The diary of Anne Frank: how a young girl in hiding gave hope to people everywhere.
Anne, her parents, and her older sister, Margot, quickly left their home in Amsterdam, the capital of the Netherlands.
"The four of us were wrapped in so many layers of clothes," Anne later recalled in her diary, "it looked as if we were going off to spend the night in a refrigerator."
The family had to leave most of their possessions behind, including their cat, Moortje. But Anne was able to take her diary. She had received it as a gift a month earlier, on her 13th birthday. In the small, plaid notebook Anne wrote about her life in the "Secret Annex," a series of back rooms at the top of an old office building, where the Frank family hid for 25 months.
Anne's father, Otto, had started a food-supplies company in the building, which was in a crowded area of Amsterdam. Two non-Jewish partners now ran the business. They and a few office workers risked their lives to help keep the family safe. Whenever possible, they brought groceries, books, and news from the outside world.
This was the second time the Franks had been forced to flee their home. Eight years earlier they had left Germany, after Adolf Hitler came to power.
In his autobiography, Mein Kampf (German for My Struggle), Hitler wrote that Germans were members of the Aryan race, which was superior because of its "purity." This gave Aryans the "moral right" to destroy "lesser" races of Eastern Europe and Russia--especially Jews.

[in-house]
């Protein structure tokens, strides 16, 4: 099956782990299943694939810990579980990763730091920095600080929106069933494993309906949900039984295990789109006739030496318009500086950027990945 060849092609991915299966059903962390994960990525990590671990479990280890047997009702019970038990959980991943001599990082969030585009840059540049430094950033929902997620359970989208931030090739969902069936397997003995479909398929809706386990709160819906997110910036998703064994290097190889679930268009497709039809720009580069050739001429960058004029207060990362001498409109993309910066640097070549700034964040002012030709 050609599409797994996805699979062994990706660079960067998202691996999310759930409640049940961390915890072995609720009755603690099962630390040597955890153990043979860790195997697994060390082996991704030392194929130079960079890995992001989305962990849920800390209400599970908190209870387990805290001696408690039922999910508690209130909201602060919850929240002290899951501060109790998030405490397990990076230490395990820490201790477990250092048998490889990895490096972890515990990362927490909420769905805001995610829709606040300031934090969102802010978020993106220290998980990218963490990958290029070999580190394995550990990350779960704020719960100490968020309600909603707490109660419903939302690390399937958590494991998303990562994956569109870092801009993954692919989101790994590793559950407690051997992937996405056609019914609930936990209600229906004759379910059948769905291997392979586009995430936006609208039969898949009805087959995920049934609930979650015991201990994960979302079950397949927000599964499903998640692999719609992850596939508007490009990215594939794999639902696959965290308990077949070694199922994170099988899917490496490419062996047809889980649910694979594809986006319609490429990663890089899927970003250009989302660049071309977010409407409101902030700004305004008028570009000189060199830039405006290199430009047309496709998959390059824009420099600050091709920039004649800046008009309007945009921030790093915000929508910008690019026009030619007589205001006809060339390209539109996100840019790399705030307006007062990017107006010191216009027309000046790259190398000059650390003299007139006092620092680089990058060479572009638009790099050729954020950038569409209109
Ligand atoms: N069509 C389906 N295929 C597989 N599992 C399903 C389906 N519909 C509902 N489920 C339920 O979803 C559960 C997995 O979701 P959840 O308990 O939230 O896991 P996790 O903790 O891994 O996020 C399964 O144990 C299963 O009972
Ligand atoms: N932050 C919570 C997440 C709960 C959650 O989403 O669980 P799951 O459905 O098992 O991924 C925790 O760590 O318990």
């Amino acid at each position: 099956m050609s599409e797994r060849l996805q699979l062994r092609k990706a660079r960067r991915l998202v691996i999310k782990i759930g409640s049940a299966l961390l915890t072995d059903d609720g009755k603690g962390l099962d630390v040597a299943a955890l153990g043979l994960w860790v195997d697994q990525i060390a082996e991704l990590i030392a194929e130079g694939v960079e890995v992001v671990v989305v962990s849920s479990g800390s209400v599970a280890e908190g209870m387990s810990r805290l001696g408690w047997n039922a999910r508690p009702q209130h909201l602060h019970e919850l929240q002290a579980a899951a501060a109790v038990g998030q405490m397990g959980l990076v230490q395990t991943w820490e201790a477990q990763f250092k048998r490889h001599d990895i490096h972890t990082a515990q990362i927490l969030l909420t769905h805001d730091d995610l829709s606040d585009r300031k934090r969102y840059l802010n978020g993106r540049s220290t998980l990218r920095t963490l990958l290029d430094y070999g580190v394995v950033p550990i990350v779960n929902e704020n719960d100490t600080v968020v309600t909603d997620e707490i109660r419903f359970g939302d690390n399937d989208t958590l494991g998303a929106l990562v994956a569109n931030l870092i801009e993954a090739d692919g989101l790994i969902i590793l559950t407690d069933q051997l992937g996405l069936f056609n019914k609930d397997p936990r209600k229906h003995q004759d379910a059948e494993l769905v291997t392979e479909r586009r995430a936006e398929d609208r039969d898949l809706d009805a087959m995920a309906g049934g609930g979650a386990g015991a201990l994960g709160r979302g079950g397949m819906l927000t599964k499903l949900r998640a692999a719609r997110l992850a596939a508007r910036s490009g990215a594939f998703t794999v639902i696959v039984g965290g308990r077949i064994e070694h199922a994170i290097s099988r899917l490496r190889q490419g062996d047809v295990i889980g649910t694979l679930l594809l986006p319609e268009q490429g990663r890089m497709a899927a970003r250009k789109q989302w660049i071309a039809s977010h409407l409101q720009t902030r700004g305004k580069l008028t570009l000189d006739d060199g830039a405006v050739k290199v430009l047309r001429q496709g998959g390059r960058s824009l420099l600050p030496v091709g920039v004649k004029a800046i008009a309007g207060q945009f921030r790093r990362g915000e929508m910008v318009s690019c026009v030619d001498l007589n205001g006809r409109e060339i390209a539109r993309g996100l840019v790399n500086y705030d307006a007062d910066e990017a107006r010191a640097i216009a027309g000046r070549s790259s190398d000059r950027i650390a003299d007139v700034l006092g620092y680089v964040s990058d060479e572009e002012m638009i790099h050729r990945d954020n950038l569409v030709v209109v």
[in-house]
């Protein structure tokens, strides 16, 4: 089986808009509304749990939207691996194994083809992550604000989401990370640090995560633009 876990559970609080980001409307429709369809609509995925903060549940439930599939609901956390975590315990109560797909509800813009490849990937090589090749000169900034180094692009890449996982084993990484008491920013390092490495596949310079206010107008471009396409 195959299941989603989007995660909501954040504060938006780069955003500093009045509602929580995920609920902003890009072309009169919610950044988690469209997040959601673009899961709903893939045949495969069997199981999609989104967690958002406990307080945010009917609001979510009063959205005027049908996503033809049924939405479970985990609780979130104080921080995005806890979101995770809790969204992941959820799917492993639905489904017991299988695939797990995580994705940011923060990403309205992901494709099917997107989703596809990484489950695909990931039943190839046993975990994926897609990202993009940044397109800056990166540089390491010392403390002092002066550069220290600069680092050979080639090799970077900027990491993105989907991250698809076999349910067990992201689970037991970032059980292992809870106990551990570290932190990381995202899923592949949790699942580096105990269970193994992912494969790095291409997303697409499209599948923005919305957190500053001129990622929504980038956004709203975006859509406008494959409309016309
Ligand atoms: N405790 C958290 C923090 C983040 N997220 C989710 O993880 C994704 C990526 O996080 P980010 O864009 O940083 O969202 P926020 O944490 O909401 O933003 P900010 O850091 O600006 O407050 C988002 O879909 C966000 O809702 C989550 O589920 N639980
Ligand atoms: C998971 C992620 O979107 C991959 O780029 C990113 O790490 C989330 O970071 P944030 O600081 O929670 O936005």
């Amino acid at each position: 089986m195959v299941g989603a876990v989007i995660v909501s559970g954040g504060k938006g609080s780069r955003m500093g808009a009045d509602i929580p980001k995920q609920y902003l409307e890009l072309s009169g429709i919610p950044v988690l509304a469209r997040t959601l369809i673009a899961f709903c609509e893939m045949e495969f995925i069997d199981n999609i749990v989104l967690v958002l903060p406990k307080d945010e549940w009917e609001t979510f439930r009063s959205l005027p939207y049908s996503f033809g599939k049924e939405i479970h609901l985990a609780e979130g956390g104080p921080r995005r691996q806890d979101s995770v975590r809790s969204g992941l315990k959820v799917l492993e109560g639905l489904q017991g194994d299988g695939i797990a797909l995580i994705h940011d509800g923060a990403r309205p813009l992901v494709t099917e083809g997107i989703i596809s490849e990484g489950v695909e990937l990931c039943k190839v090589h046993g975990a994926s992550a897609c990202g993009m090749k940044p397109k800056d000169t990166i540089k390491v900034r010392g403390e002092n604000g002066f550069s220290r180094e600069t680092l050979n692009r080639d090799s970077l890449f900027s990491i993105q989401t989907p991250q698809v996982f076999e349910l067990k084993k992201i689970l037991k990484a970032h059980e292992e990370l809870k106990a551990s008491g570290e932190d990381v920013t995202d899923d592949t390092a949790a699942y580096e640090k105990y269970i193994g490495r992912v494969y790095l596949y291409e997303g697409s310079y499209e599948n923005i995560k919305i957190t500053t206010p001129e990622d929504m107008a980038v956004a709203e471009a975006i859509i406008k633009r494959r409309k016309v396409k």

When Hitler became dictator in 1933, he put his anti-Semitic (hostile toward Jews) beliefs into practice. His Nazi Party passed anti-Jewish laws and built concentration camps, where they killed 4 million Jews. Another 2 million died outside the camps.
The Nazis also killed millions of other people whom Hitler considered inferior, including Gypsies, Slavs, and the disabled.
Hitler's murderous hatred soon spread across Europe. He invaded Austria in 1938 and, a year later, seized Czechoslovakia. On September 1, 1939, his troops marched into Poland, starting World War II.
By the spring of 1940, German soldiers had taken control of Denmark, Norway, the Netherlands, Belgium, Luxembourg, and France. The elimination of Jews in these countries was part of Hitler's plan to conquer the world.
On June 20, 1942, Anne wrote about the hatred Jews in the Netherlands faced: "Jews were required to wear a yellow star; Jews were required to turn in their bicycles; Jews were forbidden to use streetcars. [My friend] always said to me, 'I don't dare do anything anymore. 'cause I'm afraid it's not allowed.'"
While Hitler's Holocaust (mass murder) continued, the Franks stayed in hiding. Otto's business partner, Hermann van Pels, his wife, Auguste, and their 15-year-old son, Peter, lived with them. Fritz Pfeffer, a dentist, later joined the two families. He shared a room with Anne, much to her dismay: "As if I don't hear 'shh, shh' enough during the day because I'm always making 'too much' noise, my dear roommate has come up with the idea of saying 'shh, shh' to me all night too."